But then the news comes along, first with an article in the NY Times (I won’t even link to it, it broke my soul too much) about how some woman in Portland is warding off allergies by pre-emptively feeding her kid bamba, a noble pursuit minus the fact that it made me feel like shit for still having allergies (EVEN THOUGH I’VE EATEN MY SHARE OF BAMBA AND THERE ARE ALLERGIES TO THINGS THAT AREN’T PEANUTS AND JUST BC YOUR KIDS ATE BAMBA AND DON’T HAVE ALLERGIES DOESN’T MEAN THEY WOULD HAVE MAYBE NEXT TIME READ THE STUDY MORE CAREFULLY BECAUSE NO ONE CARES ABOUT YOUR PARENTING RULES) and then with the even more devastating news that Auvi-Qs, the epi-pen of the future, has been recalled.
First of all, it’s a bummer that I have to go back to the regular epi-pen, because the one time I needed to use an epi-pen out on the road without the supervision of a doctor AND in an actual life-threatening situation, the Auvi-Q’s voice technology saved me. I was in my office surrounded by coworkers with earphones in, and the thing that perked them up to take me to the hospital was the sound “INJECTION COMPLETE.” I had no breath, no voice to tell them I was in danger, so a regular epi-pen would have stalled the hospital-going process. And given LA traffic and the rule of get to the hospital within about 15 minutes, stalling was not an option.
But more importantly: if you use an Auvi-Q, get an Epi-pen stat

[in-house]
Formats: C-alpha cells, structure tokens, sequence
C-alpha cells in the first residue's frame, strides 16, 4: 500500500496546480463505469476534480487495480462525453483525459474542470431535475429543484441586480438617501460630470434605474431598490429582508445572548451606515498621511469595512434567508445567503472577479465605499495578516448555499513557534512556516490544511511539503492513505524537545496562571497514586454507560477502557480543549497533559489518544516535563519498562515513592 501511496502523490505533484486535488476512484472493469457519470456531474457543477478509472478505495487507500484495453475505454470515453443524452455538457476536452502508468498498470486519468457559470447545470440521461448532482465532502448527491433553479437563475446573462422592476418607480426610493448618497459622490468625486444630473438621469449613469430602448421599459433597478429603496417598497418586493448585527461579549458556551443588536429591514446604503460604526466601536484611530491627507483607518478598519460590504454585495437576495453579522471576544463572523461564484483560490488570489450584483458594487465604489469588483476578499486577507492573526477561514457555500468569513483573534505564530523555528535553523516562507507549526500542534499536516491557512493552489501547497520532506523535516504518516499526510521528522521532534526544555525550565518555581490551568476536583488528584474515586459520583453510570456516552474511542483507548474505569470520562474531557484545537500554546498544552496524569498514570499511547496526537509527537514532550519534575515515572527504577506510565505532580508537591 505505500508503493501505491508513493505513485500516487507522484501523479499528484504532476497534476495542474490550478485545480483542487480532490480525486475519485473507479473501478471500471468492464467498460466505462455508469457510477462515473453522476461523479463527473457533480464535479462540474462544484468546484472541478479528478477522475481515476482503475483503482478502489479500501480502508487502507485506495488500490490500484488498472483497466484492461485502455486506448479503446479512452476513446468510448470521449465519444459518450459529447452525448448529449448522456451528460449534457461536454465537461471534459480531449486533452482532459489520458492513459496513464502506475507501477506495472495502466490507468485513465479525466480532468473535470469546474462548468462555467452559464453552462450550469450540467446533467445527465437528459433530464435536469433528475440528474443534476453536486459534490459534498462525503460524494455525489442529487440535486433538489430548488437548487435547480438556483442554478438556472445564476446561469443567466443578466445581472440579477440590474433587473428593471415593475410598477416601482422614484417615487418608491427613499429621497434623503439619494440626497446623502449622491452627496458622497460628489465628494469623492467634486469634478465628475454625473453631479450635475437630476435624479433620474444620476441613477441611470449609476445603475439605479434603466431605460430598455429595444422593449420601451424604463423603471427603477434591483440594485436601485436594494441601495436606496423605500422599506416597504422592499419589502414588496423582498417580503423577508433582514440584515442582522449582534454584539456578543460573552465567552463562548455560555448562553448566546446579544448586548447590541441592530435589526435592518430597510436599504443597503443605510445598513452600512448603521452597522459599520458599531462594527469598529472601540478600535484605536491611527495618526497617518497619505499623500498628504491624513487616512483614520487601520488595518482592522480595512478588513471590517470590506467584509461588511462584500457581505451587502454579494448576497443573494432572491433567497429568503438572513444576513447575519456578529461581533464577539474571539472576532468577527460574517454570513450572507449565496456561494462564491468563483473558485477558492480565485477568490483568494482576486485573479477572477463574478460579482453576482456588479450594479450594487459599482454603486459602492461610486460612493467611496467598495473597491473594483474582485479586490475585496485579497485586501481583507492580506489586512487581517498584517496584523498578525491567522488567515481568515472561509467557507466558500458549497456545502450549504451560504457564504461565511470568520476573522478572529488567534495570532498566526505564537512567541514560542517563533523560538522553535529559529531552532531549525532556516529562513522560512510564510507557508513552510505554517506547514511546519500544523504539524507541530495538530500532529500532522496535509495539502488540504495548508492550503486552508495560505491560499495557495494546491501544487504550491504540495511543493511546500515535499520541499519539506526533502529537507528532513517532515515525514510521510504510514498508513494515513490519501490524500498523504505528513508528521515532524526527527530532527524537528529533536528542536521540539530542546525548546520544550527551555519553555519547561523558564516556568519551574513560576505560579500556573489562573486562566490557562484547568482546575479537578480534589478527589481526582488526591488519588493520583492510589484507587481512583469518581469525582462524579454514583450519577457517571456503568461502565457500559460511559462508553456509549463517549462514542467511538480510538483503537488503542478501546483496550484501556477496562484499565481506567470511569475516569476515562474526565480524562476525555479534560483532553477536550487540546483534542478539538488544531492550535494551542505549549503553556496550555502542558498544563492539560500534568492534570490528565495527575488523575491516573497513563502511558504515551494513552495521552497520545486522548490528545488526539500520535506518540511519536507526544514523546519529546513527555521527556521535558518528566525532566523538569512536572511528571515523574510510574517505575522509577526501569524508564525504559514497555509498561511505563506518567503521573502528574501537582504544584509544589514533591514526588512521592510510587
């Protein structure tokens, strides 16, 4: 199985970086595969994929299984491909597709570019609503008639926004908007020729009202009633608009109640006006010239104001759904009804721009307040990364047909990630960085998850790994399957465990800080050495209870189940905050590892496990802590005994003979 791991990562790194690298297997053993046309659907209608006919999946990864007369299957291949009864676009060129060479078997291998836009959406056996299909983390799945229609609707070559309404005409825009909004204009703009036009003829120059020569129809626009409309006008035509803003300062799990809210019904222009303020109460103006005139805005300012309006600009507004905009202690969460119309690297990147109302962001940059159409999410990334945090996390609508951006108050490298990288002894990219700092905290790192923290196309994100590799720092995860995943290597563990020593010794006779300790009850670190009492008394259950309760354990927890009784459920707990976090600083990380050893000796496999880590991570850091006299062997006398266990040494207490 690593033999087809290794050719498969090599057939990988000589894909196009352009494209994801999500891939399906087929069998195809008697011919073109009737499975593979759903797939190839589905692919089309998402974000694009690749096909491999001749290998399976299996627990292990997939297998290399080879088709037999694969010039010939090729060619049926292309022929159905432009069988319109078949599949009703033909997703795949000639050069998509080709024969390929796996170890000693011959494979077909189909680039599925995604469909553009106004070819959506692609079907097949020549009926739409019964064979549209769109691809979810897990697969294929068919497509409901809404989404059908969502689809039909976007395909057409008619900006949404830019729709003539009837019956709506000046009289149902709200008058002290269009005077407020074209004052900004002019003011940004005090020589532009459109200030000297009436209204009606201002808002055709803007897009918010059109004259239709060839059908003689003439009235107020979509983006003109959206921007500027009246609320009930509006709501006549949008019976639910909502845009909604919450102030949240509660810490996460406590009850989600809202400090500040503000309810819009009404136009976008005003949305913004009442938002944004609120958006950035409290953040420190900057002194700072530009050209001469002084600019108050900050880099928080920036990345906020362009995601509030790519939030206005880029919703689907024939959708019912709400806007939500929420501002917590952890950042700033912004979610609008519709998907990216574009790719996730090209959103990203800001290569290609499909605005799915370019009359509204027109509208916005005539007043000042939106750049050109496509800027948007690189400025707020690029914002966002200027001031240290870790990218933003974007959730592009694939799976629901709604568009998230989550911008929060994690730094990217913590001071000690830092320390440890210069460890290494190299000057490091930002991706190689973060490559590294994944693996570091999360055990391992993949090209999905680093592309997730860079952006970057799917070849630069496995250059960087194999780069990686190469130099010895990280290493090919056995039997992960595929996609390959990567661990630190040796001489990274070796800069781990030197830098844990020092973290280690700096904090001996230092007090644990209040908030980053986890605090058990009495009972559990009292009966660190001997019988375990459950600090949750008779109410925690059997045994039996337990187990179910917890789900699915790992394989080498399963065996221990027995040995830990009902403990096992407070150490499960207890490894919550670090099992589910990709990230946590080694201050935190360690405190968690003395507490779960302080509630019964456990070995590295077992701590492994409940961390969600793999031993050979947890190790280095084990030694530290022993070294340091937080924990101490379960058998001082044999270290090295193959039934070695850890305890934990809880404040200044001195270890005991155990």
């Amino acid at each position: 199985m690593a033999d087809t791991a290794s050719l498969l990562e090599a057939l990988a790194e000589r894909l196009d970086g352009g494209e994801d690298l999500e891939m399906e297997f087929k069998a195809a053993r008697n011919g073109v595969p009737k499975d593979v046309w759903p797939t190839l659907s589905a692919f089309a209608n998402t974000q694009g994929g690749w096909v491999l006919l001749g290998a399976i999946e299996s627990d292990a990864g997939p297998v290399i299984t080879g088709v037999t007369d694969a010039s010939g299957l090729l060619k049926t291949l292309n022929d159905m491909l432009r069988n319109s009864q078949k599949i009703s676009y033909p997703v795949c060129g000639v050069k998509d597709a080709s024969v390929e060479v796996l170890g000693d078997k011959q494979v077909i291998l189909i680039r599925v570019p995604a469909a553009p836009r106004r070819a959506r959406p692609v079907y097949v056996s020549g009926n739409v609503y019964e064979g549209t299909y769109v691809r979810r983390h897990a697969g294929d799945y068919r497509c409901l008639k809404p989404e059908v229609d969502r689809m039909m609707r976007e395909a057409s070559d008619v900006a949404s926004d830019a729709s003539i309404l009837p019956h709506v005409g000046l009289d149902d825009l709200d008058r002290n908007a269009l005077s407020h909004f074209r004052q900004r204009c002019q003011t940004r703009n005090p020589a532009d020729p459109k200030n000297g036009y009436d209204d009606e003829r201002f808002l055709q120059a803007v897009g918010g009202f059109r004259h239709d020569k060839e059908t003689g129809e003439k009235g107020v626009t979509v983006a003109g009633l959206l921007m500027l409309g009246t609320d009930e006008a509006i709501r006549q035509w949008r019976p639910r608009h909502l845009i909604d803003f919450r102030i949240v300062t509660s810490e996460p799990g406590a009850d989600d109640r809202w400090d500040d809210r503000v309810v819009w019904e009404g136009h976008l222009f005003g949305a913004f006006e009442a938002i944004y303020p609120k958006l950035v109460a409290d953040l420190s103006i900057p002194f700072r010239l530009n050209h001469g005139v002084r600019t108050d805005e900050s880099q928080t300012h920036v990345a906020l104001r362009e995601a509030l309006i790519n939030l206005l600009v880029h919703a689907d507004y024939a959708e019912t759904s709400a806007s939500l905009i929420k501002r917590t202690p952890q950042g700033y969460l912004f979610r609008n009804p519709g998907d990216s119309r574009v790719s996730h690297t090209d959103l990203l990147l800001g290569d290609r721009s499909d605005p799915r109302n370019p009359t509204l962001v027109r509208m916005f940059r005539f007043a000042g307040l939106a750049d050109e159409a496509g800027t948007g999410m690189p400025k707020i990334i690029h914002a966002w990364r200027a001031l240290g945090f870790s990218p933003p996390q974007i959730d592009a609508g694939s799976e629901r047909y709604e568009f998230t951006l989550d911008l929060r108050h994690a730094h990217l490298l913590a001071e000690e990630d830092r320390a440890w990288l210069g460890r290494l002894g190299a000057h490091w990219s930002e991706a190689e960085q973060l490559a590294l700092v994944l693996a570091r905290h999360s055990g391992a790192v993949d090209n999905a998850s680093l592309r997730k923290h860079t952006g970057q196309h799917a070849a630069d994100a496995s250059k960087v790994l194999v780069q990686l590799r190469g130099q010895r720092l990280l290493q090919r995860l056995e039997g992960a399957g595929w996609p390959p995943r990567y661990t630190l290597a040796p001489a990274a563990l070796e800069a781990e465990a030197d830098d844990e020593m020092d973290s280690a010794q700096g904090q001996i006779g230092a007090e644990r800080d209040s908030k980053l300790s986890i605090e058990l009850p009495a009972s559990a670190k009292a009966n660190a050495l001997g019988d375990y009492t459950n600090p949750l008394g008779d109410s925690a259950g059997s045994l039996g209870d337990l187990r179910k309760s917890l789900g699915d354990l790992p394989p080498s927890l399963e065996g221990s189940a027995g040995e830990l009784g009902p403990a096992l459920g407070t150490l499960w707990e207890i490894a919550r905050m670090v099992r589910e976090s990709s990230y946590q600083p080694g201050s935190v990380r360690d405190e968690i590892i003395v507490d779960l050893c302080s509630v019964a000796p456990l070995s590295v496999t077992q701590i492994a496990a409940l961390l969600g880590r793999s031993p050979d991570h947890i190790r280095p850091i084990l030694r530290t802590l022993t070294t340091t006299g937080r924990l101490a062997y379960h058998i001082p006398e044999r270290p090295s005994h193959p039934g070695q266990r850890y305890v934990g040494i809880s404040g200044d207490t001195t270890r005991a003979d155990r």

And then the non-PSA reason for this post.
I don’t think of myself as sick. Not usually. And then these things pop up, these things like “tomorrow morning before you even brush your teeth call your doctor to get an epi-pen prescription because your old Auvi-Qs that aren’t recalled expire on 10/31 and the new ones won’t do you much good, and what if you die?” or like earlier this morning, when I went for a walk/jog and had to figure out how to carry my Auvi-Qs and benadryl sans purse. Most people can just take their keys and phone and stick them in one of those runner bands, but I don’t have a runner band for my medicine, and if I need it and I’m without it, that’s life or death.
I’m tethered to this medicine. I’m blessed because there is medicine, and it’s not lost on me that if I had these allergies in the olden days survival of the fittest would have meant I’d be long gone. I’m so grateful there are alternatives like Epi-pen. What a wonderful world of choices and pharmaceutical competition we live in. What medical privilege.
But there’s a harsh reality.
I can die at any moment, not just in the ways everyone else can, but in those ways and then from stray horseradish or whatever other non-poison poisons there are.
Thank you, Sanofi, for the humbling experience.
And hey, do better next time, k? Because it’s late and windy and I want to fade into sleep without confronting the fragility of my human experience.